The numbers: U.S. productivity rose at a 0.3% annual clip in the third quarter, the government said Thursday. That’s the first gain after two straight sharp quarterly declines.
Economists surveyed by MarketWatch had projected a 0.5% increase.
Over the past 12 months, U.S. productivity declined at a 1.4% pace. That’s one of the weakest readings since World War II, said Lydia Boussour, senior economist at EY Parthenon.
Key details: Output in the third quarter rose 2.8%. Hours worked rose 2.4%.
Unit-labor costs, a key measure of wages, cooled to a 3.5% gain in the third quarter, down from 8.9% in the past three months.
Year-over-year unit labor costs rose 6.1% in the third quarter after a 7.6% rise in the second quarter. That is still “inflationary,” said Neil Dutta, head of economics at Renaissance Macro Research
Big picture: Labor productivity is hard to measure and the pandemic didn’t make it any easier, but it is key to the outlook for the economy.
“Still, after two hefty declines in productivity, any uptick is welcome,” said Ian Shepherdson, chief economist at Pantheon Macroeconomics.
“With structurally slower growth in labor supply, faster trend productivity growth will be critical in keeping the U.S. economy from being relegated to the slow lane,” said Richard Moody, chief economist at Regions Financial Corp.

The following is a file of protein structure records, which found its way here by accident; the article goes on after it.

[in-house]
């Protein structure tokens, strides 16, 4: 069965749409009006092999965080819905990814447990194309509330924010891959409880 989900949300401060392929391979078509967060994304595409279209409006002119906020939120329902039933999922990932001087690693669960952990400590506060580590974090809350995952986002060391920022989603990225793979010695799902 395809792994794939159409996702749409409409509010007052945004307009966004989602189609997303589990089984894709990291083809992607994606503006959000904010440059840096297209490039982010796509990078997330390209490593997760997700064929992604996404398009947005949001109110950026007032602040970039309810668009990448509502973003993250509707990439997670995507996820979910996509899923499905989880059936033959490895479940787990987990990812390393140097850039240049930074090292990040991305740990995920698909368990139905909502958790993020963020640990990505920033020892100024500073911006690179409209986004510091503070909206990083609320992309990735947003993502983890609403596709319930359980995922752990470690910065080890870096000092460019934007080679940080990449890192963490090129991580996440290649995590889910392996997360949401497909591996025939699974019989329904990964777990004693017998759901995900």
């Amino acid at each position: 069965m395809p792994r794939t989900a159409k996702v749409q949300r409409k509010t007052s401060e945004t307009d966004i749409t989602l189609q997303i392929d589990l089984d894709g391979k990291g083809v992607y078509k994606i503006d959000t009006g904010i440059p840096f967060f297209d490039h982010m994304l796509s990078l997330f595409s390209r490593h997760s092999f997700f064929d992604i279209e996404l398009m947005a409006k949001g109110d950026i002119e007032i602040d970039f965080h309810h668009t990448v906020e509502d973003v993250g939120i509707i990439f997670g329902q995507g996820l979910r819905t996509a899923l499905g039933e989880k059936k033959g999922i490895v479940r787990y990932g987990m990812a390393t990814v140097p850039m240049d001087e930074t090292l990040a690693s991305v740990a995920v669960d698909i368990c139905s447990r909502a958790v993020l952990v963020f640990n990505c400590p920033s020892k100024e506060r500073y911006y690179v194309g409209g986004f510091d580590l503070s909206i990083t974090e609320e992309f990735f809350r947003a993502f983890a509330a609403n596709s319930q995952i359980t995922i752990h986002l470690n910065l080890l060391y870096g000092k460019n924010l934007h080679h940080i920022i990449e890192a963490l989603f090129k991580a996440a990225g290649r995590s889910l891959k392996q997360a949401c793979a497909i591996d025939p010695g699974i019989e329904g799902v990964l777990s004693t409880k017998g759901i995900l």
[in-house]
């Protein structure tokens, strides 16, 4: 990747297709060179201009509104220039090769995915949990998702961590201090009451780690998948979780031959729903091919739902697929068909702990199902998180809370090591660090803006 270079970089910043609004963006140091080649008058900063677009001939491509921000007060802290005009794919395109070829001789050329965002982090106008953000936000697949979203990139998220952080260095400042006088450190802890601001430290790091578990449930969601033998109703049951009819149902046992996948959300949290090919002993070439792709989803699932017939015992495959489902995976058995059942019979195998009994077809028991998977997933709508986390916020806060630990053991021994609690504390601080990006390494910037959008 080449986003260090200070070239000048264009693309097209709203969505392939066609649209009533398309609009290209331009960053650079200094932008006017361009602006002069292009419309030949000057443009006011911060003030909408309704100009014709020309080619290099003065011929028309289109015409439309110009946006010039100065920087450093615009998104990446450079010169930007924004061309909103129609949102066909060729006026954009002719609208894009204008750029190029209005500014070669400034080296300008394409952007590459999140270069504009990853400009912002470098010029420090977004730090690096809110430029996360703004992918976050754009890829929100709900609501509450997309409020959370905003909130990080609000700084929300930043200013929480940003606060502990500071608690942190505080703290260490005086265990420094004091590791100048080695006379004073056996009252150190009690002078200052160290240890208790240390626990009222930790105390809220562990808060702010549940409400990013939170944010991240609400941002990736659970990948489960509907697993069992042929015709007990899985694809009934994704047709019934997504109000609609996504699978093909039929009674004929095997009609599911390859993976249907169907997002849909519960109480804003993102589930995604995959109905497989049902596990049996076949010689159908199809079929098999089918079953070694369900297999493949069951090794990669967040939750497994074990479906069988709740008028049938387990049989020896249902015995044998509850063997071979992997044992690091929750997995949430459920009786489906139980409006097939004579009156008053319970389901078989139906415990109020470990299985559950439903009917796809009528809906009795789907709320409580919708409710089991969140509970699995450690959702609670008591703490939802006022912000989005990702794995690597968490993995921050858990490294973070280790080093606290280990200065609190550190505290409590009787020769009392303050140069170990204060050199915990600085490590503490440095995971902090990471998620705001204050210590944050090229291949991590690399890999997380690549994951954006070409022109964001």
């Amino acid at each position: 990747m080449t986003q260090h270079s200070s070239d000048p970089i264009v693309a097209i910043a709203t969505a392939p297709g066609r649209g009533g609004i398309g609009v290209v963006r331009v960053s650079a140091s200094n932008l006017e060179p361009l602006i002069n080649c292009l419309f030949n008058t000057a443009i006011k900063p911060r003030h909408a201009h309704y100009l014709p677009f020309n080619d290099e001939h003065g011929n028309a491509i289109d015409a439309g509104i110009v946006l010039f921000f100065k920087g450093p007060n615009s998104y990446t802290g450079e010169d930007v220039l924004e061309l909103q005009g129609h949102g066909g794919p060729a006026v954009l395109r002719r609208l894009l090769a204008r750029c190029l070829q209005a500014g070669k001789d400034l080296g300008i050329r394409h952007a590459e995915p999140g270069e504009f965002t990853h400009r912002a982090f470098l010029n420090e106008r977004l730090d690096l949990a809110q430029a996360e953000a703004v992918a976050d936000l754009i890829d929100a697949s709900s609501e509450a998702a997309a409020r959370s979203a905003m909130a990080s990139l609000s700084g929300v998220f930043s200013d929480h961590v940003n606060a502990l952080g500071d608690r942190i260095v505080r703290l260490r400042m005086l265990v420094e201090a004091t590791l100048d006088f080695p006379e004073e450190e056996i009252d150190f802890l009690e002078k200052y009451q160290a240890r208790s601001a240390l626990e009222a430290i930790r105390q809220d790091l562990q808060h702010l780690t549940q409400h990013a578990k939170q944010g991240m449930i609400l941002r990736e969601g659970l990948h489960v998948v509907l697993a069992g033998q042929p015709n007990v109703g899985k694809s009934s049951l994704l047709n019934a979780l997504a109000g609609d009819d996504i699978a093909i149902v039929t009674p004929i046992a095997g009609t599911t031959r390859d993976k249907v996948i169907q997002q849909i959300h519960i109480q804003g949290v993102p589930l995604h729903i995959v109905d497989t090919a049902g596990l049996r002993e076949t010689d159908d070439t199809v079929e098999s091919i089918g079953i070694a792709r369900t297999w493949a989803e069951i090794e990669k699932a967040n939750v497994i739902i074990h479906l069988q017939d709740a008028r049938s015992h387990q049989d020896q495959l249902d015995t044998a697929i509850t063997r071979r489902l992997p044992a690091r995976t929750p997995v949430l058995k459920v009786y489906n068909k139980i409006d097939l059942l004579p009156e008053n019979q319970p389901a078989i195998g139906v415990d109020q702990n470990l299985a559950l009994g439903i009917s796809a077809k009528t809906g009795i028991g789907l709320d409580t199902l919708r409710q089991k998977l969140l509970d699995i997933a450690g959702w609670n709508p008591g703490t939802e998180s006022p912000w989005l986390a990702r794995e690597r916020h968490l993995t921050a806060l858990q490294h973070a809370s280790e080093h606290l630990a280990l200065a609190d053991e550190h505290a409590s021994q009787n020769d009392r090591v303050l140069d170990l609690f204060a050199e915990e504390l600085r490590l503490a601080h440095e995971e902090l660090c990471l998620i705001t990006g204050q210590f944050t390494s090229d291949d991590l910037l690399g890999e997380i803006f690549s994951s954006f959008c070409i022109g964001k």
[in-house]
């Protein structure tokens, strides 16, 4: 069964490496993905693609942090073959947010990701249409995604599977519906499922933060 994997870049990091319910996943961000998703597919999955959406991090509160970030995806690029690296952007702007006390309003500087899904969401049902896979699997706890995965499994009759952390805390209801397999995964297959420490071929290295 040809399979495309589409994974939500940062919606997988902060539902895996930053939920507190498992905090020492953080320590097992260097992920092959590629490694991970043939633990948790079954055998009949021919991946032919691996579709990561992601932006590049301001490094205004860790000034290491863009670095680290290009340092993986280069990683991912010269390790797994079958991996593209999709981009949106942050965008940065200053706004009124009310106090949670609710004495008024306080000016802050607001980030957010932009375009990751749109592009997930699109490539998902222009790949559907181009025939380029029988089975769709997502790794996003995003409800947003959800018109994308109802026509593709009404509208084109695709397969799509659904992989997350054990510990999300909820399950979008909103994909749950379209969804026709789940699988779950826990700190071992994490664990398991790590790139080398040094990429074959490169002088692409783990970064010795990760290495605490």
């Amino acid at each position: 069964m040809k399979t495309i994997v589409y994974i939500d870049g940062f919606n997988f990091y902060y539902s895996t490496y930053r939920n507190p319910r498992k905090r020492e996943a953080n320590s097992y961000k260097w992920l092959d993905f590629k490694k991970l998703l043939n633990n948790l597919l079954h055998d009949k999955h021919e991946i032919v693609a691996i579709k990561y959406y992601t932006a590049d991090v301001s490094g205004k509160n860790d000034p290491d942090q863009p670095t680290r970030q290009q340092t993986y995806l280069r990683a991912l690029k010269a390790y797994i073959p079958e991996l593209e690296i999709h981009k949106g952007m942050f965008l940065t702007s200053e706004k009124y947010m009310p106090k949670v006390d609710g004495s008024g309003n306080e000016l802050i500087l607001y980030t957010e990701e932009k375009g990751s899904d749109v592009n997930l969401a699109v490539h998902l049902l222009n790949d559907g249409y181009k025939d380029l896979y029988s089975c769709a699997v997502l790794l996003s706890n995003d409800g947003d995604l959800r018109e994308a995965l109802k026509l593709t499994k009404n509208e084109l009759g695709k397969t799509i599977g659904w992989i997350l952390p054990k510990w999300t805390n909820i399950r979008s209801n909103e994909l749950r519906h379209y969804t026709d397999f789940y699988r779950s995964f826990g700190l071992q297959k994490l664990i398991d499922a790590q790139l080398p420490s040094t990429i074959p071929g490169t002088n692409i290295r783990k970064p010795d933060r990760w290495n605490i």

Looking ahead: “In such a high inflation environment, productivity growth could play a critical role in alleviating cost pressures and shielding companies against a rising wage bill. But today’s report indicates businesses still can’t count on productivity gains to mitigate the effects of high inflation on their bottom line,” Boussour said.
Dutta said that compensation of workers has been rising more rapidly than prices since 2019.
“I would be very careful in “wishcasting” an abrupt slowdown in underlying inflation – there’s still room for prices to play catch-up particularly with productivity as soft as it is,” Dutta wrote in an email to clients.
Market reaction: Stocks
were lower on Thursday after Fed Chairman Jerome Powell signaled the peak of interest rates would be higher than 4.75%. The yield of the 10-year Treasury note
rose closer to 4.2%.